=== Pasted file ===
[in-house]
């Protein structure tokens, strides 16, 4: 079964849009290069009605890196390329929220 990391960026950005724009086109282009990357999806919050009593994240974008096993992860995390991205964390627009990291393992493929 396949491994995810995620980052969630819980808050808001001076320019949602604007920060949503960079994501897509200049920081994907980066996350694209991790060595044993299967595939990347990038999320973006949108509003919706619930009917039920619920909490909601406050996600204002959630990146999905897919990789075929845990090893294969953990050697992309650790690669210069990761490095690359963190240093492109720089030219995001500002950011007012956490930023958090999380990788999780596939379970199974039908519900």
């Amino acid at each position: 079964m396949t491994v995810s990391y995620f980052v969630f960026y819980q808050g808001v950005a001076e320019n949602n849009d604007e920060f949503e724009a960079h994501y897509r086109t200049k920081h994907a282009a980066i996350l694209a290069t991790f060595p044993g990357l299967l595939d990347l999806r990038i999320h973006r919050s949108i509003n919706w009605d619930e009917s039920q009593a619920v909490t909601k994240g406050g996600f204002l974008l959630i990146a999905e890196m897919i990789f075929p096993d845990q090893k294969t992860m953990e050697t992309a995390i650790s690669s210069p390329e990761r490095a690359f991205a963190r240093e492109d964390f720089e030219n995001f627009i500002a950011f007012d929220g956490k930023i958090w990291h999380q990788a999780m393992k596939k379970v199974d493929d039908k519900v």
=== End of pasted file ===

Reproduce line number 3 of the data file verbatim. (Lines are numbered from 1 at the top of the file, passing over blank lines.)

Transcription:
């Amino acid at each position: 079964m396949t491994v995810s990391y995620f980052v969630f960026y819980q808050g808001v950005a001076e320019n949602n849009d604007e920060f949503e724009a960079h994501y897509r086109t200049k920081h994907a282009a980066i996350l694209a290069t991790f060595p044993g990357l299967l595939d990347l999806r990038i999320h973006r919050s949108i509003n919706w009605d619930e009917s039920q009593a619920v909490t909601k994240g406050g996600f204002l974008l959630i990146a999905e890196m897919i990789f075929p096993d845990q090893k294969t992860m953990e050697t992309a995390i650790s690669s210069p390329e990761r490095a690359f991205a963190r240093e492109d964390f720089e030219n995001f627009i500002a950011f007012d929220g956490k930023i958090w990291h999380q990788a999780m393992k596939k379970v199974d493929d039908k519900v």